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I was about to buy a hybrid Escape in 2009, but no Ford dealer had it or would order one, so I bought a Chevy Equinox, and I realized I made a much better decision. Ford has improved its hybrids by designing their own transmission (Ford doesn't have to pay any patent fees to Toyota) and producing the two newer models (Fusion and C-Max) in Hybrid and Energi versions, but they are still parallel hybrids, and are limited by their smaller electric motors and battery packs.

If Ford went more BEV with both, they coulld sell better, since the gasoline tank can be replaced by a larger battery pack, and recover that trunk space. I wonder if anyone at Ford has seen the Volt seriously to design a better competiting vehicle. I have test driven the Fusion Hybrid and my wife loves it (especially with the Park Assist!) which no GM vehicle has yet, and as of today the Ford hybrids and Energi models are the only American hybrids and PHEVs available in Puerto Rico.

I believe Ford is as stubborn as GM, planning to sell more ICE vehcles that generate higher profits (Mustang, Escape, Explorer, Edge, etc) than hybrids or BEVs. And I have not read anythong about another BEV other than the Focus BEV, either.
 

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If you drive one again, you may want to try driving in L for a bit. From what I've read, I believe it tightens the pedal map like our Sport mode as well as adding regen like our Low gear.
 

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We have an Enegi in the driveway.

The Energi is slow to 60MPH in EV only. 0-40 is much fine which works well in traffic. If you need to accelerate fast depressing the accelerator pedal triggers the computer and a pop-up appears asking if you want to use the engine. There's an "OK" button on the steering wheel - push it and the engine starts and you're off. I don't want to say that we've drag raced the Energi and Volt side by side but I will say that the Enegi is faster with both running. It's sad that both the engine and the motor have to run though.

The trunk is smaller than the Volt's, but we had a lot of trouble using the Volt on road trips too and took the truck instead. We did cram everything in the Volt for one trip, but then you can't see out of the back window. Either car really could use a cargo carrier. The Energi pass-through is small but will work for skis or 2x4's. And, things are more secure in the Enegi.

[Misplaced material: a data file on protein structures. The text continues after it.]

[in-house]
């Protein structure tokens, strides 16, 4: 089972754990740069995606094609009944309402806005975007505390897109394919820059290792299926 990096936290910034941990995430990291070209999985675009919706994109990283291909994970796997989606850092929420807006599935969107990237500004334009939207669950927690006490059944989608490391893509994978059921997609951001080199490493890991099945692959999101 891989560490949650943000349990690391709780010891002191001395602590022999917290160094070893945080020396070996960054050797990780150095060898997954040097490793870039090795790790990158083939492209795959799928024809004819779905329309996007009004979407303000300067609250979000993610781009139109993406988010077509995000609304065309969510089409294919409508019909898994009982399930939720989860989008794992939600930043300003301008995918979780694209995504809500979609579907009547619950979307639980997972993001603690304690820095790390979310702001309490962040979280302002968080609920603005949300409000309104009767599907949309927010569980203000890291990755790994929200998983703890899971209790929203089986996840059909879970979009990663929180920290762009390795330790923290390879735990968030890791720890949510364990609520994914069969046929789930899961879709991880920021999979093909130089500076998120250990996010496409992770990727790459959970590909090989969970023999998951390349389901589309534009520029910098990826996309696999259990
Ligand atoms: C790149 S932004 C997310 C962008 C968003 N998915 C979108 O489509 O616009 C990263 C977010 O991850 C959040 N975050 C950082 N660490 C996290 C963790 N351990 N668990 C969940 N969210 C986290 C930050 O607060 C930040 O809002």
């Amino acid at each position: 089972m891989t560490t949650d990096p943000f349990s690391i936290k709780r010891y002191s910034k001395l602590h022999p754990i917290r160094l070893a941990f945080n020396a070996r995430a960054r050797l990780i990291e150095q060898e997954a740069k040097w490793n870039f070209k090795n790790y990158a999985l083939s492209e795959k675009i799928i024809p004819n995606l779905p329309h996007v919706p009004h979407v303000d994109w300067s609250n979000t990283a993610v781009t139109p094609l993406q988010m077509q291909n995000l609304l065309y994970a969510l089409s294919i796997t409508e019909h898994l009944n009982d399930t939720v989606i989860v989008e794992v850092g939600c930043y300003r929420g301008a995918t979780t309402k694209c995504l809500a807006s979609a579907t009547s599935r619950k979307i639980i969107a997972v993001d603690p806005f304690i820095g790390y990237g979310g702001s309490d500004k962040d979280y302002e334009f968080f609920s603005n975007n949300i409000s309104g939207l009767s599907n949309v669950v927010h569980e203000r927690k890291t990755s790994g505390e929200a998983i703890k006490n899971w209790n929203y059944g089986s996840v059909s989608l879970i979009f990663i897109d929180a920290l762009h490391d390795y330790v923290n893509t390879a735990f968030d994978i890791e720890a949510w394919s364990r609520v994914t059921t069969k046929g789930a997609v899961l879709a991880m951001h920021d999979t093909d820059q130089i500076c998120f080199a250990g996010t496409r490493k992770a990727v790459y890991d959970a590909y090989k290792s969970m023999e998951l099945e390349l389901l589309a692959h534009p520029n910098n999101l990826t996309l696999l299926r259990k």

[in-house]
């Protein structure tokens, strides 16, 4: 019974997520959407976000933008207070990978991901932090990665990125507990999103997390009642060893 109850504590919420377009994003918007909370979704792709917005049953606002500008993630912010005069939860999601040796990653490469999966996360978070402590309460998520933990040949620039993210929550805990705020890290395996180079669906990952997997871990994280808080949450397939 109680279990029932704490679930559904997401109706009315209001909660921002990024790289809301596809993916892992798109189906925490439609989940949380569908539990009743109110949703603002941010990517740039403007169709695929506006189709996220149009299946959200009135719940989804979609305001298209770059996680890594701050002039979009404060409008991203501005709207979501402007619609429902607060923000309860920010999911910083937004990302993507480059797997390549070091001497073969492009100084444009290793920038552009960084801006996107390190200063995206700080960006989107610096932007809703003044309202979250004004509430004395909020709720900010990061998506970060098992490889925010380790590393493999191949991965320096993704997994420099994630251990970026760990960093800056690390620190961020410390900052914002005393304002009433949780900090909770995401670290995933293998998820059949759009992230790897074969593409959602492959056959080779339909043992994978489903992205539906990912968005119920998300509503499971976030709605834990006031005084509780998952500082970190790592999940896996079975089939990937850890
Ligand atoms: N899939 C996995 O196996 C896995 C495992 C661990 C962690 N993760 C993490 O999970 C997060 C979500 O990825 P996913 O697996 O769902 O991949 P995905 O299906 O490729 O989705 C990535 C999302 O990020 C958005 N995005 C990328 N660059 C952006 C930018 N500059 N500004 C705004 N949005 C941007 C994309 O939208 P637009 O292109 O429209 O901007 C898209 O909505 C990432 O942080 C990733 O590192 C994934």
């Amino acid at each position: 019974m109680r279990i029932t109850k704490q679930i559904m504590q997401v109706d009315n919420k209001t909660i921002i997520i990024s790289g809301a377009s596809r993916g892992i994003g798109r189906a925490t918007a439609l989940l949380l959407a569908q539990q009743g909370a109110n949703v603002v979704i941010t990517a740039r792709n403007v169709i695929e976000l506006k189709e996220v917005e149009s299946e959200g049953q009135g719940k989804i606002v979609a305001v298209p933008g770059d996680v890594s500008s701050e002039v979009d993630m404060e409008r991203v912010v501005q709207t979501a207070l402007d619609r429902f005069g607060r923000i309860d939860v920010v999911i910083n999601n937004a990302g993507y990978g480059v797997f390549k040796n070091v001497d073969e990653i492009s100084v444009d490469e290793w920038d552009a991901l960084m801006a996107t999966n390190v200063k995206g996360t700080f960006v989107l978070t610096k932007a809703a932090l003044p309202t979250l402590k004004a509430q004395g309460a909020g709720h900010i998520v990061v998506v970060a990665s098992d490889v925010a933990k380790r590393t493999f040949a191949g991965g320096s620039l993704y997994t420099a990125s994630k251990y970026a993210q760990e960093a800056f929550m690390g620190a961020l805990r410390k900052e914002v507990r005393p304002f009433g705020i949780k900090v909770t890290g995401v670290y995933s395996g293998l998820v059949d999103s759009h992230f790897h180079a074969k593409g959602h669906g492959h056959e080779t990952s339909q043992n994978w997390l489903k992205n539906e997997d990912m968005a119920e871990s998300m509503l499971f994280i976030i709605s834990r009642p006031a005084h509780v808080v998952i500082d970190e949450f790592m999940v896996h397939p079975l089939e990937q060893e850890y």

Interior size is MUCH larger than the Volt. After driving a true 4 seater (Volt) for a few years I realize how much we needed the 5th seat. Legroom in the Energi, especially in the rear is HUGE. Really everything just feels more comfortable in the Energi.

Then there's the features & options. AC front seats, Adaptive Cruise Control, Parking Assist, Collision Avoidance, 3 memory settings for the seats, Go-Time (allows you to program auto times of day for conditioning the interior), Lane Departure (warning and physical correction), moonroof and more. I do miss the Volt's auto locking when you walk away - you have to touch the Energi to lock it.

The EV only range is only 20 miles and we wish it was more but we can charge at work and the 20 miles is enough for shuttling around the kids. BTW, we're able to get 24-26 in the city and about 18 on the highway. It only has a 3.3 charger (same as the Volt) which annoys me but I can deal with it because I like the Energi better. The Energi has a bigger gas tank though which means it gets much further between fill-ups.

We'll probably sell our Volt and get a Leaf or Focus EV or maybe a 2nd Energi. We like the Volt, it's a great choice for many and more folks should be driving it. But, with a growing family and MUCH better options available we'll replace ours with something else. Hopefully GM brings a full size car or minivan EV to the market.